by Gary Chapman
The year was 2005, MySpace was one of the largest sites online, YouTube just started and one of the most common programs on people’s computers was for file sharing; Napster, Kazza or Limewire.
At the beginning of 2004, 532 lawsuits were filed against people for downloading their music from one of these applications. According to a Pew Research Center poll, 27% of internet users regularly download music illegally. So, the great minds of Sony BMG decided to prevent people from copying CDs. How did they do it, you might ask? By putting DRM that worked like a rootkit.
First of all, what is a rootkit?
According to Malwarebytes, a rootkit is, “a malicious type of software that provides root-level, privileged access to a computer while hiding its existence and actions.” Root-level is the highest part of the computer, permissions wise, where the parts of a computer are controlled.
Sony was pretty adamant on stopping the copying of music, with Steve Heckler, senior vice president of IT at Sony Pictures, saying in 2000 that, “we will develop technology that transcends the individual user. We will firewall Napster at [the] source — we will block it at your cable company, we will block it at your phone company, we will block it at your [Internet-service provider]. We will firewall it at your PC,” according to an article by the Daily Forty-Niner.
The situation started when Sony began putting Extended Copy Protection on their CDs. The program was made by the UK firm First 4 Internet. The program ran automatically when a CD with the software was put into a computer running Windows. The user was presented with a EULA (End User Licence Agreement), the disk would eject if the EULA was rejected or go through with installing the software if the user agreed (without mention of any hidden programs in the EULA). It would then prevent users from using media player software other than the one provided. There was no uninstaller and removing it without care would hide your CD drive directory. The later web-based uninstaller left massive security holes
Security researcher Mark Russinovich remarked in 2005 that, “the entire experience was frustrating and irritating. Not only had Sony put software on my system that uses techniques commonly used by malware to mask its presence, the software is poorly written and provides no means for uninstall.” Other researchers had found out about the DRM, but didn’t want to write about it due to the DMCA preventing people from reverse engineering copy protection methods.
The cloaking method that XCP used allowed malware to hide with it. The Backdoor.IRC.Snyd.a trojan was the first to use this method and was discovered within two weeks of the reveal, according to Bitdefender.
Sony also used a DRM by SunComm called MediaMax CD-3, this program installs itself regardless of the choice of the user at the EULA.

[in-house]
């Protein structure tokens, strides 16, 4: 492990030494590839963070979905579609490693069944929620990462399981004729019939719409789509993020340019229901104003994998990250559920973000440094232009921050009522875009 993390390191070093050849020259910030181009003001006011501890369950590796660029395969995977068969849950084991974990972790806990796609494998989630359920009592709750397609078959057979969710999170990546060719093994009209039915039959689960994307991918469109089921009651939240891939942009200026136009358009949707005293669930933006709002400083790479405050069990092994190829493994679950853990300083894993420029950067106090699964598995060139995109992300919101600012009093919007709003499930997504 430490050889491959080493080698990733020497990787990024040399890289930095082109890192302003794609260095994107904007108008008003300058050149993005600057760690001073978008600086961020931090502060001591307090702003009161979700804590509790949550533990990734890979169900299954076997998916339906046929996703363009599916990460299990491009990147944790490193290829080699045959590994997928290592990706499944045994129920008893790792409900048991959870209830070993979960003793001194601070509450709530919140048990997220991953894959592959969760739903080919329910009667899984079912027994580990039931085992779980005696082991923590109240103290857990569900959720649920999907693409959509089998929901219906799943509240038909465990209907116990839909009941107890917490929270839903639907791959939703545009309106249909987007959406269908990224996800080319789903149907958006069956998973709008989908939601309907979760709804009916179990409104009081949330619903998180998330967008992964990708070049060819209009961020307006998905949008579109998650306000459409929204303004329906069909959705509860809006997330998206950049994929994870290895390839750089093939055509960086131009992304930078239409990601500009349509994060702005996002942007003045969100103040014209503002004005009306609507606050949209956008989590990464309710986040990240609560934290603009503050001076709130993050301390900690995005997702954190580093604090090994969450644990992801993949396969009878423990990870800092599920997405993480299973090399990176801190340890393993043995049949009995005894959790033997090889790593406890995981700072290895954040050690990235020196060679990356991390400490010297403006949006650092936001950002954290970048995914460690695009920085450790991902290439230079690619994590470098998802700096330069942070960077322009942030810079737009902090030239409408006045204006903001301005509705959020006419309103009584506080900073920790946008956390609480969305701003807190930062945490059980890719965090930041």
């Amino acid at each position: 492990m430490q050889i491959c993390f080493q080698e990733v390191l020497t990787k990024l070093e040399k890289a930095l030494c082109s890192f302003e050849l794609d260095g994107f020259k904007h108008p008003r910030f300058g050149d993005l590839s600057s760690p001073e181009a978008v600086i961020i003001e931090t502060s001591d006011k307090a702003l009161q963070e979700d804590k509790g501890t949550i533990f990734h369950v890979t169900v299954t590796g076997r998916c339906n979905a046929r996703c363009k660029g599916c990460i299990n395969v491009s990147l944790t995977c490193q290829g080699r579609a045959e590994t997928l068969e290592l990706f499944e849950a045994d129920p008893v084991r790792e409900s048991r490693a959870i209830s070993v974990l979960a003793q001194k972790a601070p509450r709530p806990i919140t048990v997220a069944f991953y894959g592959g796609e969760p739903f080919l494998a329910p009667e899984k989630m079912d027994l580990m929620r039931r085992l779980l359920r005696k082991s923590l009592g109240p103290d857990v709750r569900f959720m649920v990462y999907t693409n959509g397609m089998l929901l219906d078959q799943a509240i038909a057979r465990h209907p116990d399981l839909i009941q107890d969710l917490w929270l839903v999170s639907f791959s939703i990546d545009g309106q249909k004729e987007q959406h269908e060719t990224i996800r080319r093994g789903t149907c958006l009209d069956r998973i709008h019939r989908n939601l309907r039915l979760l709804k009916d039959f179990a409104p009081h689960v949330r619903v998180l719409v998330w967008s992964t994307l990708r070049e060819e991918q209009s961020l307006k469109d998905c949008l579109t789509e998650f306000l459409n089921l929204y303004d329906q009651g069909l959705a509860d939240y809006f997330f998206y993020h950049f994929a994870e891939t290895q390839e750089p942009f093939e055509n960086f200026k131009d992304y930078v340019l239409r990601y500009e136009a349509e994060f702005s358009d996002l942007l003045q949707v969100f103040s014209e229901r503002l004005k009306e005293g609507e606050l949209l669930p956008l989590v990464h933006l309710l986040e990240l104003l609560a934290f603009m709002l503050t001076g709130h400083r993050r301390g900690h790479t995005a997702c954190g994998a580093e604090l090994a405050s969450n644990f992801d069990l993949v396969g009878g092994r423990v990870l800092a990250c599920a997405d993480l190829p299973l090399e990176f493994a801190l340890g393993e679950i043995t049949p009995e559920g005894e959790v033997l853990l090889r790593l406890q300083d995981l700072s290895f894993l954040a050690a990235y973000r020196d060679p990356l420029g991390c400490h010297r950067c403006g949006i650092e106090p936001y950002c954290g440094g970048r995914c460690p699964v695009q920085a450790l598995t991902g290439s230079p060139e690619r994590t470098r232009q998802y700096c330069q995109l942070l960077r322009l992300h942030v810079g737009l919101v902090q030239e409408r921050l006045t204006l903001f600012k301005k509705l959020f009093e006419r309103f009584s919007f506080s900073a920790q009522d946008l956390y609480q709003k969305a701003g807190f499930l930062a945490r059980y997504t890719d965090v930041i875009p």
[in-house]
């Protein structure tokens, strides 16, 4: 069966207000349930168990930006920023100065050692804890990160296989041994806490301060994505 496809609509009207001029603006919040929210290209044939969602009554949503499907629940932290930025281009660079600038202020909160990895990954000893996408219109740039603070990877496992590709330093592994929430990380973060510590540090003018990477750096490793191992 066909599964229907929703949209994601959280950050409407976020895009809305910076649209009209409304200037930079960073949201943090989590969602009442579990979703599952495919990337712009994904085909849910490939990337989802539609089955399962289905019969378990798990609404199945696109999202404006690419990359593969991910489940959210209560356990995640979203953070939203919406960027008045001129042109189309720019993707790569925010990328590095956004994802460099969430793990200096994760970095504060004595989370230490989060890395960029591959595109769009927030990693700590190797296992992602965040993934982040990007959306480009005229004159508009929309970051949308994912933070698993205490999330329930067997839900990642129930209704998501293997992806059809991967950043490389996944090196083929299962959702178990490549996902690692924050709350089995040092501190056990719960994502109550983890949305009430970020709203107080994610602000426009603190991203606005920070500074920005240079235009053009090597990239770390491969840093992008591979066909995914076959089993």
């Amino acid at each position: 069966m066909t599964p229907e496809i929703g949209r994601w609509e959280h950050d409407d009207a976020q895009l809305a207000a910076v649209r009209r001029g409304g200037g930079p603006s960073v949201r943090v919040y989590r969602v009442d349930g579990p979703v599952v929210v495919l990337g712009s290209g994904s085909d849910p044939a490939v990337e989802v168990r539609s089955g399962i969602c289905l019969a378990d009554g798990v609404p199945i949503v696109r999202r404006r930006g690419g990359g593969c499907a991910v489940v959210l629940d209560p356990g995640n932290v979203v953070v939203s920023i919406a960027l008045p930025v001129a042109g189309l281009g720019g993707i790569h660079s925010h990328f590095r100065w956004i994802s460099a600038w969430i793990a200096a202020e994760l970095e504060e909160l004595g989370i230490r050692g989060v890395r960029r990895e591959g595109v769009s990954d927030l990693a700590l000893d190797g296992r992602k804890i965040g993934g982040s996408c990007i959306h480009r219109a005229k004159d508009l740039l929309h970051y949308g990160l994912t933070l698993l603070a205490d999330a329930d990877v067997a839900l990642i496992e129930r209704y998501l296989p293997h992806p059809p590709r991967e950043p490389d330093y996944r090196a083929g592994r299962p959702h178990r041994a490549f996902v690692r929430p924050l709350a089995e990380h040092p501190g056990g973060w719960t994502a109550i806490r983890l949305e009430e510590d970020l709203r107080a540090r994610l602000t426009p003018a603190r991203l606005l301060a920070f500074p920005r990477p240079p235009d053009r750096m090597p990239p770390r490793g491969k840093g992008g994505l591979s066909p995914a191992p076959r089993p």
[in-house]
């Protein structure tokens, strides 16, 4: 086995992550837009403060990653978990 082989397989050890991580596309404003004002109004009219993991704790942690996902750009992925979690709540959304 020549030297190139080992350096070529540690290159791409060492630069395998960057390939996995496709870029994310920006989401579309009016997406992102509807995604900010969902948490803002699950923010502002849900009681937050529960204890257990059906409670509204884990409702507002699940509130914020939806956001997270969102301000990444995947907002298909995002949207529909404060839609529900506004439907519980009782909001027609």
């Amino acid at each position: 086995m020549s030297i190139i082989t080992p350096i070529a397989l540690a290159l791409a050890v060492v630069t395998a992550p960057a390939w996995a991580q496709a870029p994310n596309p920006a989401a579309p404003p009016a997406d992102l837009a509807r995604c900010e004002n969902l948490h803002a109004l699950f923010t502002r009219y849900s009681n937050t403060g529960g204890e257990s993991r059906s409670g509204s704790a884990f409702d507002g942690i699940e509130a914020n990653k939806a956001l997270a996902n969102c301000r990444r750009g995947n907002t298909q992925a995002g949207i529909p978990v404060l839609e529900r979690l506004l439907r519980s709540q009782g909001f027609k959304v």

The reaction once people found out about XCP and MediaMaxx was one of outrage. Stewart Baker, Assistant Secretary of the Department of Homeland Security, scolded Sony and other manufacturers, saying that, “it’s very important to remember that it’s your intellectual property; it’s not your computer. And in the pursuit of protection of intellectual property, it’s important not to defeat or undermine the security measures that people need to adopt in these days.”
Sony initially felt that it was overboard with Thomas Hesse, President of Sony BMG’s digital business division saying that, “most people, I think, don’t even know what a rootkit is, so why should they care about it?” Sony then stopped manufacturing the XCP discs, and recalling them on Nov. 14, 2005, with Sony saying that, “Sony BMG deeply regrets any inconvenience to our customers and remains committed to providing an enjoyable and safe music experience.”
This didn’t stop several class-action lawsuits from being filed. There were two lawsuits in the state of Texas, with Sony paying the state $750,000 in fees, and them paying at least $25 to anybody who had the DRM disable their CD drive.
Bands did protest the DRM measures with My Morning Jacket burning copies of their album without the software on it, “If that didn’t work, we offered to burn a copy of the album and send it to the fan who already purchased a copy of Z. To date, we have sent out over 100 copies of [the album] to friends and fans who have purchased the album and have not been able to enjoy the music.”
Time magazine has ranked XCP as one of the worst inventions in history, as it broke computers, was easily bypassable (using a permanent marker to put a line around the disc broke the DRM) and tarnished the trust between bands, the public and the record label.